Does Your Business Own its Copyrights?
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For those of you who run your own business, whether you are aware of it or not, copyrights are a primary mechanism to protect your intellectual property. For example, whether you are writing a blog post, designing a logo, writing the source code of a computer program, or creating a piece of music, all these works are subject to a copyright.
A copyright does not need to be registered in South Africa, but arises automatically upon its creation, preventing others from copying the contents of what you’ve created.
Copyrights can provide a very useful means to ensure that others don’t unlawfully compete with you, and can also be licensed for royalties. With the plethora of technological developments of the past decade or more, copyright legislation is fundamentally in need of an update.
The 2017 Copyright Amendment Bill recently published by the Department of Trade and Industry for comment, has been widely criticised.
We’ve set out some of the proposed amendments that we believe to be unfair, lacking common logic, or that may affect your business if the 2017 bill becomes law.
Copyrights funded by the State
One of the most contentious introductions is the advent of state-funded copyrights. The bill stipulates that the state will own all copyrights it has funded, but does not define what it terms as ‘funded’. Accordingly, this may include grants, subsidies, loans, tax incentives, equity investments and the like.
Further, the bill does not set any minimum threshold to constitute state funded. This could mean that if the state provided 0,5% of the capital required to develop software, or certain educational course content, it would own copyrights flowing from the works.
Further, the state is not permitted, by way of contract, to transfer back the copyright to the person who obtained the funding from the state. Contracts are the primary mechanism by which copyrights are transferred under the current Act.
With the Department of Trade and Industry introducing some great funding initiatives for start-ups, the risk is obvious in that any start-up that is part funded by the Department of Trade and Industry would not own the copyright to anything created as a result of that funding.
Should private investors be looking to provide a company with any later stage funding, a simple due diligence would reveal that the company simply does not own any of its ‘own’ copyrights. This would discourage most investors, which could curtail private funding for businesses that were initially state funded. These businesses are primarily owned and run by previously disadvantaged individuals, and hence, may have the effect of further curtailing transformation in our fragile economy.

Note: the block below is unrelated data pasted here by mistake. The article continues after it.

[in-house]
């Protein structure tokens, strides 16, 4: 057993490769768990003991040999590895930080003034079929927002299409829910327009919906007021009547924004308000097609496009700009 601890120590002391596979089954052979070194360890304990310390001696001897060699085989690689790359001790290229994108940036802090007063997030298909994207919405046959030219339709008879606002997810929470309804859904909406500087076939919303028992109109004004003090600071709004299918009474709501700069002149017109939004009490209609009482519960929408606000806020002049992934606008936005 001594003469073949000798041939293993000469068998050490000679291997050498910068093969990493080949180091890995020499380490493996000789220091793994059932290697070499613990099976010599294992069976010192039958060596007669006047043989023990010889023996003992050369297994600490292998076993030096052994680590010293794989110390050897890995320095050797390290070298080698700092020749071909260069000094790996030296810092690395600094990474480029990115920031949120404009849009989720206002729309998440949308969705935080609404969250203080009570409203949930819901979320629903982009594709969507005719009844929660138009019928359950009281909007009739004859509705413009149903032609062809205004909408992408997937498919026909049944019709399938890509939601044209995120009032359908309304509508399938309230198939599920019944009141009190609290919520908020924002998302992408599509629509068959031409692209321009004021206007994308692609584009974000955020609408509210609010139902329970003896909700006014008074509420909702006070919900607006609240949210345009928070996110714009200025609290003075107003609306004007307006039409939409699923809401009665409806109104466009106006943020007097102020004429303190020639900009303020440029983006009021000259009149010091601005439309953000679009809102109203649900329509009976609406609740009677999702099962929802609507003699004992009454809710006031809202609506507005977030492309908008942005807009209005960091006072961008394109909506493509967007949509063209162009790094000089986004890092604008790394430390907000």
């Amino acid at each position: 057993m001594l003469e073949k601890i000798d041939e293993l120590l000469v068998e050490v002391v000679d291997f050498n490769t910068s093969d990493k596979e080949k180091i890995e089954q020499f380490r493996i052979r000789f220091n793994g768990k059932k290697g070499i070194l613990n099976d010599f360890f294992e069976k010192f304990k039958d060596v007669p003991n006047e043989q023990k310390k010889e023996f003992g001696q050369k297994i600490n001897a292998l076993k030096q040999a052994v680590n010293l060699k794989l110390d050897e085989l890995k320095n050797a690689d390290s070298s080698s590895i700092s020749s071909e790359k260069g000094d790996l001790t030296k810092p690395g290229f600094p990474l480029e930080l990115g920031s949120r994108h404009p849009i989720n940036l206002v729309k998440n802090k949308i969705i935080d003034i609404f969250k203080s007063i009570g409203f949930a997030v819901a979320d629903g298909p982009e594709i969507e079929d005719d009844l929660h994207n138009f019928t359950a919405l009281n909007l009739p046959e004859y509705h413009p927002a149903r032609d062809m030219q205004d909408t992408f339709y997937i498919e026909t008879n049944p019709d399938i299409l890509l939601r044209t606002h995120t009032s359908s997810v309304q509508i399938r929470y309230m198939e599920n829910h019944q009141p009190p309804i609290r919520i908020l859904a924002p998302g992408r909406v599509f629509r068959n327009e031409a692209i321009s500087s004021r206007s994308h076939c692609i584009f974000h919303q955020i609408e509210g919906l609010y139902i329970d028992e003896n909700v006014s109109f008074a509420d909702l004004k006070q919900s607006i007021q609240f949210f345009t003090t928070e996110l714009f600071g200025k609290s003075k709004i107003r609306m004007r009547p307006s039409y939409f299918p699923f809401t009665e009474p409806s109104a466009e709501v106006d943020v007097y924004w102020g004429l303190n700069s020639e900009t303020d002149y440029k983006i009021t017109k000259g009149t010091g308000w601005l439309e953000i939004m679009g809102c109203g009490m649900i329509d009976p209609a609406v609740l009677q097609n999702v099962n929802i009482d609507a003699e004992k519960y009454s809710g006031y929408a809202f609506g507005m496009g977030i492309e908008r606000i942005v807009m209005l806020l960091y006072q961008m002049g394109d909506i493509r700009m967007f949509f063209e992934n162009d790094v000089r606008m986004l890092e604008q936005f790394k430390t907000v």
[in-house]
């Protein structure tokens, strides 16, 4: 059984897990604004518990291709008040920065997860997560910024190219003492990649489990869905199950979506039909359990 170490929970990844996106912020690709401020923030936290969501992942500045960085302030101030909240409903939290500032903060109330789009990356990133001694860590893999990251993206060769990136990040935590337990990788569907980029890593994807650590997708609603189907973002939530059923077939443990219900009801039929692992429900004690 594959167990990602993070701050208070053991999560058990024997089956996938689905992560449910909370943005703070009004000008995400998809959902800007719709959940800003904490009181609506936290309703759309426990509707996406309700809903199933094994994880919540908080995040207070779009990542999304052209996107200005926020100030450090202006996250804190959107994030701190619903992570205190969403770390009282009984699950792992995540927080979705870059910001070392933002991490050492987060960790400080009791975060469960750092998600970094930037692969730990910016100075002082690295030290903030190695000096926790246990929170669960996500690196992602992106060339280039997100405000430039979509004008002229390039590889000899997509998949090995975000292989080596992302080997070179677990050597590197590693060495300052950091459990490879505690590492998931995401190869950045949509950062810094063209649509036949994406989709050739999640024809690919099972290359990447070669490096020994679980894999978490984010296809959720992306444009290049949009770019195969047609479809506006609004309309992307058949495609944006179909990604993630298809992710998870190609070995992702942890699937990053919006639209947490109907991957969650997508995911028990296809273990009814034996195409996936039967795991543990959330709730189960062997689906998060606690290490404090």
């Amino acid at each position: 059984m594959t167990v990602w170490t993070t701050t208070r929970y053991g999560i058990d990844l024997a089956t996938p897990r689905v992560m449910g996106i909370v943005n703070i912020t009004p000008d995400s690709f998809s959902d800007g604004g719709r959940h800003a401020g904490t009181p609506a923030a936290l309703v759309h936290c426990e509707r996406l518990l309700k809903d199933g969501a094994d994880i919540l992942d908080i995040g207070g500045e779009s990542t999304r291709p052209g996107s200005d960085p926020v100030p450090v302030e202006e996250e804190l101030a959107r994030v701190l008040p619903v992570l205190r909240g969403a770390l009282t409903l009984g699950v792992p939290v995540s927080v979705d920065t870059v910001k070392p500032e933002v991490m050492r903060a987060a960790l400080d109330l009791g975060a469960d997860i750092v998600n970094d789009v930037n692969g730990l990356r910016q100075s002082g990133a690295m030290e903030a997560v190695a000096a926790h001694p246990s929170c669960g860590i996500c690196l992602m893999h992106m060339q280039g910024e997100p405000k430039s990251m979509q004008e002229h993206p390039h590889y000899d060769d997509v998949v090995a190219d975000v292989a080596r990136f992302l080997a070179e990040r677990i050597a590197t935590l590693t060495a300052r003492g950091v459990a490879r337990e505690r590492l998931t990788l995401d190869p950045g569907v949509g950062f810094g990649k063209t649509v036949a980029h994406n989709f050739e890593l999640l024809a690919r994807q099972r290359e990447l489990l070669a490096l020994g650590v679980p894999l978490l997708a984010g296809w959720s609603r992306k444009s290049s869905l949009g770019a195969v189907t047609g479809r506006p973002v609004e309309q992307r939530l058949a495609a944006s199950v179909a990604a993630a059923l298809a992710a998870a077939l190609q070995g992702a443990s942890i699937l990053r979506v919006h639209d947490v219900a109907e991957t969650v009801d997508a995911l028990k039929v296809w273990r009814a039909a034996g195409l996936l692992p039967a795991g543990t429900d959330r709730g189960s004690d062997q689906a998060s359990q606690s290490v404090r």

The 25-year assignment
In a previous article, we touched on the fact that independent contractors tend to own the copyright to works they create on behalf of businesses (think outsourced web development and logo creation). Under the current law, independent contractors may permanently transfer a copyright, by written agreement, back to the company that instructed them to perform the work.
The 2017 bill proposes a 25-year limit on this transfer. Unless you are the independent contractor creating copyrighted works on behalf of others, this provision is severely prejudicial to most businesses that tend to outsource a number of their works. An independent contractor may assign the copyright back to the business that outsourced the work, however, the copyright will automatically revert to the independent contractor after 25 years.
If you’re looking to sell your business, or raise funding, for example, the value of your business is inextricably linked to the intellectual property owned by it, such as copyrights, trademarks, and the like. With your business lacking the ability to retain a copyright that was assigned to it beyond 25 years, this could detrimentally impact the valuation of your business.
Unenforceable contractual provisions
As mentioned above, copyright assignment agreements are currently used to ensure that copyrights have been validly assigned from an independent contractor — for example, back to the company that outsourced the work. The 2017 bill provides that any contract that purports to take away a right, prevent or restrict any act in terms of the bill will be invalid and unenforceable. This means that, for example, a copyright assignment agreement, as mentioned above, would be void.
While the bill is not law yet, there could be far-reaching and detrimental impacts to your business should it become law. One can only hope, for the sake of our entrepreneurial community, that the concerns we raise are heeded, and the bill amended.